New Delhi: Two years after it was sealed amid a spike in Covid-19 cases, locals welcomed the complete reopening of the Tablighi Jamaat’s headquarters — the Nizamuddin Markaz — in Delhi Friday.
A congregation of the Tablighi Jamaat — a transnational Sunni Islamic missionary movement — last took place in February 2020. It came under the scanner in March that year after it was seen as the reason behind a surge in coronavirus cases in the country.
The Delhi police, which comes under the jurisdiction of the Union ministry of home affairs, raided the Markaz in April 2020 and registered an FIR for the violation of orders against large gatherings amid Covid pandemic. The building and Nizamuddin area was sealed after over 200 people who had gathered for the congregation tested positive for Covid.
The full reopening of the Markaz building came after the Delhi High Court, on 29 September, ordered the Delhi Police to hand over keys of the Markaz to Tablighi Jamaat chief, Maulana Saad.
In May this year, the high court had issued an interim order enabling the reopening of the mosque inside the Markaz that had been shut after the controversial Tablighi Jamaat meeting. But the HC order was opposed by the central government.
Meanwhile, the reopening of Markaz has renewed the influx of Tablighi Jamaat followers from around the country and revived businesses in the neighbourhood.
“The headquarters were closed because of false propaganda… The coronavirus caused many tragedies in the country, but there was no need to humiliate Nizamuddin for it” said Mehboob Ali, a resident of the area.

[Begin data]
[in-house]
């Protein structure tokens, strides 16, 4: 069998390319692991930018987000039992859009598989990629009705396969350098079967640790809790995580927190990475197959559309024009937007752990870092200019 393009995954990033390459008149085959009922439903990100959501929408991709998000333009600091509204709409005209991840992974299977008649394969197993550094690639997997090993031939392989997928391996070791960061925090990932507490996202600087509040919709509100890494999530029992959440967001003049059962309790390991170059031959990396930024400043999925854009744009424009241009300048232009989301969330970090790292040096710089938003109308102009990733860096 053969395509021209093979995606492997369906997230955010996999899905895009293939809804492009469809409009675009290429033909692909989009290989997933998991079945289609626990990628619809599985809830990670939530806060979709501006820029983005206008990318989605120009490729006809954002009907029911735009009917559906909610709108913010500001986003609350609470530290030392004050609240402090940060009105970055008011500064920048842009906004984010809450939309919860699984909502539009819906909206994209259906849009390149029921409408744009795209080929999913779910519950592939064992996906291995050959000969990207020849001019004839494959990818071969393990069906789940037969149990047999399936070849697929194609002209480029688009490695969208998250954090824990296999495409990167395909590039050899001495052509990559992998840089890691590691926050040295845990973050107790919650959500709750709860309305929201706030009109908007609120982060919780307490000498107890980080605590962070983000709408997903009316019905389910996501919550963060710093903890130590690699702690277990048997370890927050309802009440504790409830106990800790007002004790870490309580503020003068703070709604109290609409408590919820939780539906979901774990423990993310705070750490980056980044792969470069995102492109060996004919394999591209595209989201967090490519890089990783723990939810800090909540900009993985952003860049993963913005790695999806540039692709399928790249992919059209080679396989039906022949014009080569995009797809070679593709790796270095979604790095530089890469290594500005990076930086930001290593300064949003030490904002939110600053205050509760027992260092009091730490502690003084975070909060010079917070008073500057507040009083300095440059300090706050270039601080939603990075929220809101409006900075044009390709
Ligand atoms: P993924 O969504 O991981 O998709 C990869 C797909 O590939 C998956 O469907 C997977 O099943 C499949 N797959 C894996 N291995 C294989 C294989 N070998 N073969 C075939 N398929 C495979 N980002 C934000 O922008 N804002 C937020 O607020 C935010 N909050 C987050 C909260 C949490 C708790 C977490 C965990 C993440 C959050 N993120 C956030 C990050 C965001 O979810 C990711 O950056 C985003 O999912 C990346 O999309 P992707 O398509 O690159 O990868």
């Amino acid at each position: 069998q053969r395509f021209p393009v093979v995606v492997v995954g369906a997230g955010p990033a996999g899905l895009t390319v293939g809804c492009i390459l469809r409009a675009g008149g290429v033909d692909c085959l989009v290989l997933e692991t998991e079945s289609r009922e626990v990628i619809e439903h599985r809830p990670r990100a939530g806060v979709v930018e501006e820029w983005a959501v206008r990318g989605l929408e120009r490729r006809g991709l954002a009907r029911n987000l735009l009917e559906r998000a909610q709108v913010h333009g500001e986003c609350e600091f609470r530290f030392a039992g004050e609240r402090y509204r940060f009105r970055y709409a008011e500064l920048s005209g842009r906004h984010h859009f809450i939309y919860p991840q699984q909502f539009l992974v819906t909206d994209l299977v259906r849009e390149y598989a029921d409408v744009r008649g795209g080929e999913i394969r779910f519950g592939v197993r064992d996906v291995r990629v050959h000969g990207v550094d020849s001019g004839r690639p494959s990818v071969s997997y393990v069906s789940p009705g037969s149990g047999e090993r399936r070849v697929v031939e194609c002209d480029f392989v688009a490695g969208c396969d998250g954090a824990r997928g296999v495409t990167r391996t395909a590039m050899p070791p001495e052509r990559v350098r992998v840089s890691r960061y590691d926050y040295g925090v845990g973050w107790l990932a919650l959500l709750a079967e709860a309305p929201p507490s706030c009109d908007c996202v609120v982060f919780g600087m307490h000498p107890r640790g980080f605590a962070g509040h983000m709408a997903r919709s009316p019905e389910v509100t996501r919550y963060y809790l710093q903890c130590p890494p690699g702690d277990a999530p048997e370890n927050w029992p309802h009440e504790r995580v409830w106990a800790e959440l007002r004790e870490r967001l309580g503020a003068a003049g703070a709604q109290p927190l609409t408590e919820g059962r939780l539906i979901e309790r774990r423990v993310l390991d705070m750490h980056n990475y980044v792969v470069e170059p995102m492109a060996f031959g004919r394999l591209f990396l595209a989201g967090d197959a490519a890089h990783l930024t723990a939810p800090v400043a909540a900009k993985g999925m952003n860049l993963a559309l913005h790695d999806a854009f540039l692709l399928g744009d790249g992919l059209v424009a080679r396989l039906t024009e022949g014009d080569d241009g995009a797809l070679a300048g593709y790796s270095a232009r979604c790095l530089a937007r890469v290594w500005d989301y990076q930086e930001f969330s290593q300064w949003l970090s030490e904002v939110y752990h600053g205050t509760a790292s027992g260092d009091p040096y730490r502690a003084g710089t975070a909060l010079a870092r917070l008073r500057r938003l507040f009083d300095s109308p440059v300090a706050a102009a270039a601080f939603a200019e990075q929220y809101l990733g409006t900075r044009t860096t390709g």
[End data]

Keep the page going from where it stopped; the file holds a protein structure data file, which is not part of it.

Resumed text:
After the sealing of the Markaz in 2020, the Muslim community had suffered immense outrage, hate speech and religious violence amid lockdown across the country.
Professor Tanweer Fazal, a sociologist at the University of Hyderabad, had said,”The vilification of Muslims was done to hide the government’s mismanagement in dealing with the virus and their callousness.”
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‘They have seen enough, won’t talk’
As members of the Tablighi Jamaat from the Markaz headed out on the streets Friday, they evaded questions from the media and refused to talk to ThePrint.
Visibly perturbed post the long-drawn controversy that vilified their community, the Tablighi members hurriedly walked back inside the Markaz building saying, “No, we don’t want to talk.”
A burqa clad-woman, resident of Nizamuddin, who wished to not be named said, “They will not speak to you. They have seen enough. But I can tell you that they have been restless and awaiting their return to the Markaz.”
ThePrint tried to head inside the women’s section of the Markaz, accessible through a lane towards the back of the building, but was not allowed.
A man in his 50s, who had come with his family from Muzaffarnagar in Uttar Pradesh and was visiting the area, told ThePrint, “We are God-fearing people. We always have been. Blaming the Tablighi Jamaat for the rise in coronavirus cases was nothing but a weapon to hurt our community. Everyone was falling sick around the country. Why were we alone blamed for it?”
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‘Businesses booming again’
On Friday, the lane leading to the Nizamuddin Auliya dargah, a shrine dedicated to revered Sufi saint Khwaja Nizamuddin Auliya, was lit. The streets across the neighbourhood, dotted with flower shops, dry fruit shops, and vegetable and fruit sellers, were abuzz.
“The market is flourishing and my business has boomed again after these two years. We are glad that the Markaz has opened its doors to the Tablighi Jamaat members again,” said Bhola, selling dupattas outside the Nizamuddin dargah, near the Markaz, told ThePrint.
Most shop owners and visitors denied that there was any merit in the media reportage around the Tablighi Jamaat congregation in 2020.
Mashoor, a shop owner in the area, told ThePrint there were at least 2,000 people inside the Markaz when they were told about the government orders against large gatherings. “How were they supposed to just go back to where they came from?” he said.
(Edited by Anumeha Saxena)
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